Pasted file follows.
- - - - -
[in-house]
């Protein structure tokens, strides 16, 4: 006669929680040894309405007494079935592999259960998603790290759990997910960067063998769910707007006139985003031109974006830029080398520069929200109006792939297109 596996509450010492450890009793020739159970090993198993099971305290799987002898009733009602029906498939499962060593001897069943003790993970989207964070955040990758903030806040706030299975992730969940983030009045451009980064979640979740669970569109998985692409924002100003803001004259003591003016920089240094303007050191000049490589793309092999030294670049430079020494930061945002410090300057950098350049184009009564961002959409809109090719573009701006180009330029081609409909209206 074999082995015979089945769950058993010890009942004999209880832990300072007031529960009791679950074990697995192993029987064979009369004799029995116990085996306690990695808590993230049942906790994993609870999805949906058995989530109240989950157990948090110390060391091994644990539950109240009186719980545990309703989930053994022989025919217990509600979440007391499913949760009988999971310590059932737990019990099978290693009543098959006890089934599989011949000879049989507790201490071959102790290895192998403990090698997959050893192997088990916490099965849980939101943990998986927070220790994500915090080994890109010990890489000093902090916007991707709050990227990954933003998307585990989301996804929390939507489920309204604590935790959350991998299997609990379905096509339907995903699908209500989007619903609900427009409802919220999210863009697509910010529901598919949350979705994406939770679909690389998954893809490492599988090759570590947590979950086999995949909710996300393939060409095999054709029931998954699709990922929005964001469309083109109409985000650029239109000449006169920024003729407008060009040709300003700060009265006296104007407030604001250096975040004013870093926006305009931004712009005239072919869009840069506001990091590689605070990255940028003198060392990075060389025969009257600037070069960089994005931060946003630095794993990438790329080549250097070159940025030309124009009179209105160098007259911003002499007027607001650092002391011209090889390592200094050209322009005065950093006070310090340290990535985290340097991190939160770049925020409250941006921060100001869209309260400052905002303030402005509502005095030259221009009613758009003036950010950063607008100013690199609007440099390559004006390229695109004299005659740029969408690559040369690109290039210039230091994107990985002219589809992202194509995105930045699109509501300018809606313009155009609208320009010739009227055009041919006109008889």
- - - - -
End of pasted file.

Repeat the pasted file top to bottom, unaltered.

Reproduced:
[in-house]
């Protein structure tokens, strides 16, 4: 006669929680040894309405007494079935592999259960998603790290759990997910960067063998769910707007006139985003031109974006830029080398520069929200109006792939297109 596996509450010492450890009793020739159970090993198993099971305290799987002898009733009602029906498939499962060593001897069943003790993970989207964070955040990758903030806040706030299975992730969940983030009045451009980064979640979740669970569109998985692409924002100003803001004259003591003016920089240094303007050191000049490589793309092999030294670049430079020494930061945002410090300057950098350049184009009564961002959409809109090719573009701006180009330029081609409909209206 074999082995015979089945769950058993010890009942004999209880832990300072007031529960009791679950074990697995192993029987064979009369004799029995116990085996306690990695808590993230049942906790994993609870999805949906058995989530109240989950157990948090110390060391091994644990539950109240009186719980545990309703989930053994022989025919217990509600979440007391499913949760009988999971310590059932737990019990099978290693009543098959006890089934599989011949000879049989507790201490071959102790290895192998403990090698997959050893192997088990916490099965849980939101943990998986927070220790994500915090080994890109010990890489000093902090916007991707709050990227990954933003998307585990989301996804929390939507489920309204604590935790959350991998299997609990379905096509339907995903699908209500989007619903609900427009409802919220999210863009697509910010529901598919949350979705994406939770679909690389998954893809490492599988090759570590947590979950086999995949909710996300393939060409095999054709029931998954699709990922929005964001469309083109109409985000650029239109000449006169920024003729407008060009040709300003700060009265006296104007407030604001250096975040004013870093926006305009931004712009005239072919869009840069506001990091590689605070990255940028003198060392990075060389025969009257600037070069960089994005931060946003630095794993990438790329080549250097070159940025030309124009009179209105160098007259911003002499007027607001650092002391011209090889390592200094050209322009005065950093006070310090340290990535985290340097991190939160770049925020409250941006921060100001869209309260400052905002303030402005509502005095030259221009009613758009003036950010950063607008100013690199609007440099390559004006390229695109004299005659740029969408690559040369690109290039210039230091994107990985002219589809992202194509995105930045699109509501300018809606313009155009609208320009010739009227055009041919006109008889």